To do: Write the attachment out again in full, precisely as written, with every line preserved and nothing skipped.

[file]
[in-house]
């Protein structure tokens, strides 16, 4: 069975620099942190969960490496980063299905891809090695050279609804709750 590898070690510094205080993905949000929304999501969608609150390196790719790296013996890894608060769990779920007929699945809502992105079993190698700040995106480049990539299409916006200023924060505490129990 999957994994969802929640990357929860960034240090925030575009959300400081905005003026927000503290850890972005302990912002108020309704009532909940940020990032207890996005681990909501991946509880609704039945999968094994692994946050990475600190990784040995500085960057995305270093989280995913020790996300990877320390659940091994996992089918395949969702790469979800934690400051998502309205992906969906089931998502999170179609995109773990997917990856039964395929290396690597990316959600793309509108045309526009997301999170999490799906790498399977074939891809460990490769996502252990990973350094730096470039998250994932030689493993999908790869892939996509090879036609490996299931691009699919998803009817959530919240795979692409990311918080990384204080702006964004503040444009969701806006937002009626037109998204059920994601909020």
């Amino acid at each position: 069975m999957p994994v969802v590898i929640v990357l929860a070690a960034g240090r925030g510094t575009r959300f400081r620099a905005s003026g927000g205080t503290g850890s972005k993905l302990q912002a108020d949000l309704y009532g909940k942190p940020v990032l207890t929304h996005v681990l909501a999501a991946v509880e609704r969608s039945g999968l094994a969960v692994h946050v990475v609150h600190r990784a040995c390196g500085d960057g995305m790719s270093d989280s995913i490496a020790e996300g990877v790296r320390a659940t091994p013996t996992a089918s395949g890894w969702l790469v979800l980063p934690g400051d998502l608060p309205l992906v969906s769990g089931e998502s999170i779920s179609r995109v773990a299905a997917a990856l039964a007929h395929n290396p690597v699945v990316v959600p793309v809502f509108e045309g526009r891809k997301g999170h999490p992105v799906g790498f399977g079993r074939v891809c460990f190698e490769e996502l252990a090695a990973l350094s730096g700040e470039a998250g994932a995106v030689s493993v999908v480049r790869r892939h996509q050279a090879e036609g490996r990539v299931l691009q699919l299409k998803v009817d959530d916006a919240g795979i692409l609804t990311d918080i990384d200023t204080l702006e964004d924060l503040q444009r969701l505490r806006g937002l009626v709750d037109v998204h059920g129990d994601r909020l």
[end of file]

[in-house]
């Protein structure tokens, strides 16, 4: 069975620099942190969960490496980063299905891809090695050279609804709750 590898070690510094205080993905949000929304999501969608609150390196790719790296013996890894608060769990779920007929699945809502992105079993190698700040995106480049990539299409916006200023924060505490129990 999957994994969802929640990357929860960034240090925030575009959300400081905005003026927000503290850890972005302990912002108020309704009532909940940020990032207890996005681990909501991946509880609704039945999968094994692994946050990475600190990784040995500085960057995305270093989280995913020790996300990877320390659940091994996992089918395949969702790469979800934690400051998502309205992906969906089931998502999170179609995109773990997917990856039964395929290396690597990316959600793309509108045309526009997301999170999490799906790498399977074939891809460990490769996502252990990973350094730096470039998250994932030689493993999908790869892939996509090879036609490996299931691009699919998803009817959530919240795979692409990311918080990384204080702006964004503040444009969701806006937002009626037109998204059920994601909020």
């Amino acid at each position: 069975m999957p994994v969802v590898i929640v990357l929860a070690a960034g240090r925030g510094t575009r959300f400081r620099a905005s003026g927000g205080t503290g850890s972005k993905l302990q912002a108020d949000l309704y009532g909940k942190p940020v990032l207890t929304h996005v681990l909501a999501a991946v509880e609704r969608s039945g999968l094994a969960v692994h946050v990475v609150h600190r990784a040995c390196g500085d960057g995305m790719s270093d989280s995913i490496a020790e996300g990877v790296r320390a659940t091994p013996t996992a089918s395949g890894w969702l790469v979800l980063p934690g400051d998502l608060p309205l992906v969906s769990g089931e998502s999170i779920s179609r995109v773990a299905a997917a990856l039964a007929h395929n290396p690597v699945v990316v959600p793309v809502f509108e045309g526009r891809k997301g999170h999490p992105v799906g790498f399977g079993r074939v891809c460990f190698e490769e996502l252990a090695a990973l350094s730096g700040e470039a998250g994932a995106v030689s493993v999908v480049r790869r892939h996509q050279a090879e036609g490996r990539v299931l691009q699919l299409k998803v009817d959530d916006a919240g795979i692409l609804t990311d918080i990384d200023t204080l702006e964004d924060l503040q444009r969701l505490r806006g937002l009626v709750d037109v998204h059920g129990d994601r909020l």